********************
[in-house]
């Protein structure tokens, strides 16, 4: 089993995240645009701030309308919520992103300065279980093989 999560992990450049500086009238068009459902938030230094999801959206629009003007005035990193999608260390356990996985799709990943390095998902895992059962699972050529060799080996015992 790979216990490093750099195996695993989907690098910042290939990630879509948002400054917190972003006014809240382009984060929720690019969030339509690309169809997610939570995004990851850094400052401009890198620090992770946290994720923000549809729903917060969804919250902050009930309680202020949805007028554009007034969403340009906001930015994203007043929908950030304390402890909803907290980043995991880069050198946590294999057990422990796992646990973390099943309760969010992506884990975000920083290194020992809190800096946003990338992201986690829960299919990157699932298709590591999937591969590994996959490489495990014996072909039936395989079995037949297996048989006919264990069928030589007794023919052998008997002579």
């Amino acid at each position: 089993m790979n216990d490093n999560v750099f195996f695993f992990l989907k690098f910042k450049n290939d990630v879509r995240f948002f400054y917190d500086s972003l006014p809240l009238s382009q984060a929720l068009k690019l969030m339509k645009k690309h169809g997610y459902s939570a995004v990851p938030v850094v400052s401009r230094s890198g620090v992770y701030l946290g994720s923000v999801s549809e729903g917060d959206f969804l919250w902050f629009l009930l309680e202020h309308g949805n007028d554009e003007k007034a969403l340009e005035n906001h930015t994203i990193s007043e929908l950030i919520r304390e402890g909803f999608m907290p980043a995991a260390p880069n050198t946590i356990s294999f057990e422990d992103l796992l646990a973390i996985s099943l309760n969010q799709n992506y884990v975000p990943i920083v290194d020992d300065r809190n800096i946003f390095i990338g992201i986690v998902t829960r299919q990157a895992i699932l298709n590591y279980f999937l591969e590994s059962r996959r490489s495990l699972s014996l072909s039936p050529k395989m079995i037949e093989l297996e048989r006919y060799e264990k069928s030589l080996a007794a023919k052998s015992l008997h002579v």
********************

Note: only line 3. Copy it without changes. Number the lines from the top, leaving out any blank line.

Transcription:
């Amino acid at each position: 089993m790979n216990d490093n999560v750099f195996f695993f992990l989907k690098f910042k450049n290939d990630v879509r995240f948002f400054y917190d500086s972003l006014p809240l009238s382009q984060a929720l068009k690019l969030m339509k645009k690309h169809g997610y459902s939570a995004v990851p938030v850094v400052s401009r230094s890198g620090v992770y701030l946290g994720s923000v999801s549809e729903g917060d959206f969804l919250w902050f629009l009930l309680e202020h309308g949805n007028d554009e003007k007034a969403l340009e005035n906001h930015t994203i990193s007043e929908l950030i919520r304390e402890g909803f999608m907290p980043a995991a260390p880069n050198t946590i356990s294999f057990e422990d992103l796992l646990a973390i996985s099943l309760n969010q799709n992506y884990v975000p990943i920083v290194d020992d300065r809190n800096i946003f390095i990338g992201i986690v998902t829960r299919q990157a895992i699932l298709n590591y279980f999937l591969e590994s059962r996959r490489s495990l699972s014996l072909s039936p050529k395989m079995i037949e093989l297996e048989r006919y060799e264990k069928s030589l080996a007794a023919k052998s015992l008997h002579v």